Land purchases approved for new schools

LAWRENCEVILLE - The Gwinnett County Board of Education has officially allocated funding for the purchase of 24 pieces of land on which to build new schools.

As part of the next phase of its building program, the school system plans to add 35 or more new schools by 2012. The school board has so far approved property acquisitions totaling $117.4 million for the sites of two dozen of them.

The new schools will be part of the long-term effort for the school system to curb overcrowding and accommodate the rapidly growing enrollment in Gwinnett public schools. By 2011, there will be an estimated 175,000 students in the school system, up by more than 30,000 from this year.

Superintendent J. Alvin Wilbanks outlined "The Plan" Tuesday during the first area board meeting at North Gwinnett High School. It will include the construction of five new high schools, increasing the total number of clusters in Gwinnett County to 20. A sixth new high school will be a charter school specializing in math, science and technology education.

The school board also discussed the next phase of its construction plan with the Gwinnett County Board of Commissioners at their annual joint meeting on Thursday.

"Finding school sites is getting harder every day," said Jim Steele, the school system's chief operations officer. "A few years ago, we were panicked because we had to stay out of the real estate because the funds weren't coming in."

Funding for the land purchases comes largely from the Special Purpose Local Option Sales Tax, which Wilbanks said he would like to see extended when it is on the ballot this November. As part of its second phase of construction, which ends in 2007, the school system built 18 new schools over two years. There were also additions built for 17 existing Gwinnett schools.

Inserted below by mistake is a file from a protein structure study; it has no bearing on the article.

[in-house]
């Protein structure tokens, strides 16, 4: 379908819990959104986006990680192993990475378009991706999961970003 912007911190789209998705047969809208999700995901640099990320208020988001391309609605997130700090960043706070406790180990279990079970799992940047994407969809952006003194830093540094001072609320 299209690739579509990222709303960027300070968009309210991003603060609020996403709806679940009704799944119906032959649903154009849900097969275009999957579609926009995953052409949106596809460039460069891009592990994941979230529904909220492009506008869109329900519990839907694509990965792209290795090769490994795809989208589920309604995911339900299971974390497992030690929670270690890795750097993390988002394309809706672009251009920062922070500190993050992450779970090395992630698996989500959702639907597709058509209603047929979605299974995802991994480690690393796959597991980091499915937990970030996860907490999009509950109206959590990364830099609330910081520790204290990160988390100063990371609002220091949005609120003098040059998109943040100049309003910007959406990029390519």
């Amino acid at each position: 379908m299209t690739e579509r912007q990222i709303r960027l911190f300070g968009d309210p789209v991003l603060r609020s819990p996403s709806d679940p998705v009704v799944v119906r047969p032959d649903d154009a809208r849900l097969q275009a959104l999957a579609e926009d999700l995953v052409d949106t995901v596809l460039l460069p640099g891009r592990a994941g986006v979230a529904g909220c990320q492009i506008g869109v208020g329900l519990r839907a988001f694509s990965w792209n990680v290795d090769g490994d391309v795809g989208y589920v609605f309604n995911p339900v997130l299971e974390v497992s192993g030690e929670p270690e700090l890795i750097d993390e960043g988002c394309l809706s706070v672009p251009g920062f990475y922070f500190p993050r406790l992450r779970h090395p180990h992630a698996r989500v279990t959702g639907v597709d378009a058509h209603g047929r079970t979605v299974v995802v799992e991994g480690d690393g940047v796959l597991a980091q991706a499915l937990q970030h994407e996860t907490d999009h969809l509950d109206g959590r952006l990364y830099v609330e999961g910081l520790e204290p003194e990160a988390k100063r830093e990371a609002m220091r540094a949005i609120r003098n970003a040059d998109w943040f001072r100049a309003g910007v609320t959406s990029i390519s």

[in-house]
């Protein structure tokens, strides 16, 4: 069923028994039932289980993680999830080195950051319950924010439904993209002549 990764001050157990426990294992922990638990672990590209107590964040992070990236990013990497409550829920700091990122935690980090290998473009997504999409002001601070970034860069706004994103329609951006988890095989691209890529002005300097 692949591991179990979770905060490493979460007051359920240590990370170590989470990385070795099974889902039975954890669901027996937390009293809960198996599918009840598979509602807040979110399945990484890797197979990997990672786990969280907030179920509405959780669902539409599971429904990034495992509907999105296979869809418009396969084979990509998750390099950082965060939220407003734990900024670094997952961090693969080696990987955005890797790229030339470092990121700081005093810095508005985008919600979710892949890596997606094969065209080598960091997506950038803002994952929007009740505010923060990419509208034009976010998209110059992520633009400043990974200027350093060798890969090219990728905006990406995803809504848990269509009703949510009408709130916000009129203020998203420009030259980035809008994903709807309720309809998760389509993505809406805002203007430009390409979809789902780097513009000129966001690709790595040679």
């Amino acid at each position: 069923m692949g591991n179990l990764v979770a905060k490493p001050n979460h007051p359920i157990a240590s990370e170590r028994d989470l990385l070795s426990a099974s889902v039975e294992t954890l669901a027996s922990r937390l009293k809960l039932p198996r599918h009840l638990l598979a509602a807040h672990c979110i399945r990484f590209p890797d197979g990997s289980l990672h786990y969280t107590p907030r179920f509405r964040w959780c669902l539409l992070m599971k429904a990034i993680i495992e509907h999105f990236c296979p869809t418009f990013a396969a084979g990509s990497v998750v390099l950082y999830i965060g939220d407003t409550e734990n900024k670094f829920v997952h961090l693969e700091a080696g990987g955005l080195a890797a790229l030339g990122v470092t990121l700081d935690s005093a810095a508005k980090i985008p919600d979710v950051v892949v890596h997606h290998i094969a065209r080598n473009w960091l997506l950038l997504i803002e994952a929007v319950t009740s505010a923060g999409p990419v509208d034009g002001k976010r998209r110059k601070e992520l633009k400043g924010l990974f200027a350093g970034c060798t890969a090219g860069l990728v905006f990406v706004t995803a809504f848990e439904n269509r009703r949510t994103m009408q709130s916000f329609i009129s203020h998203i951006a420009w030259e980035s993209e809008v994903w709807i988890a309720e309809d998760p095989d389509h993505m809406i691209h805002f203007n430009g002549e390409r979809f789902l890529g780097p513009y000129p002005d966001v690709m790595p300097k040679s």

The redistricting process will begin in early 2007 to account for the new clusters. At the monthly board meeting, Wilbanks said any major redistricting prior to that would be premature.

"When we begin that process, we will probably look at several clusters, by virtue that we will need to, because a new cluster will impact at least two clusters for the most part," Wilbanks said.

Wilbanks discusses long-range

plans at work session

During the work session preceding the board meeting, Wilbanks presented the school system's long-range plans. He reviewed how some priorities had changed for the school district over the past 10 years, as its diversity and enrollment increased dramatically.

"What I think is so meaningful is we still believe that we need to have high standards of achievement. Probably the biggest disservice we can do for children of any race or background is to assume that they can't learn," Wilbanks said.

Wilbanks outlined his staff's strategic objectives for the board, which include optimizing student achievement through financial responsibility; meeting the changing demand for essential information and technology; applying continuous quality improvement strategies; ensuring safety for students and staff; and hiring and retaining excellent employees at all levels.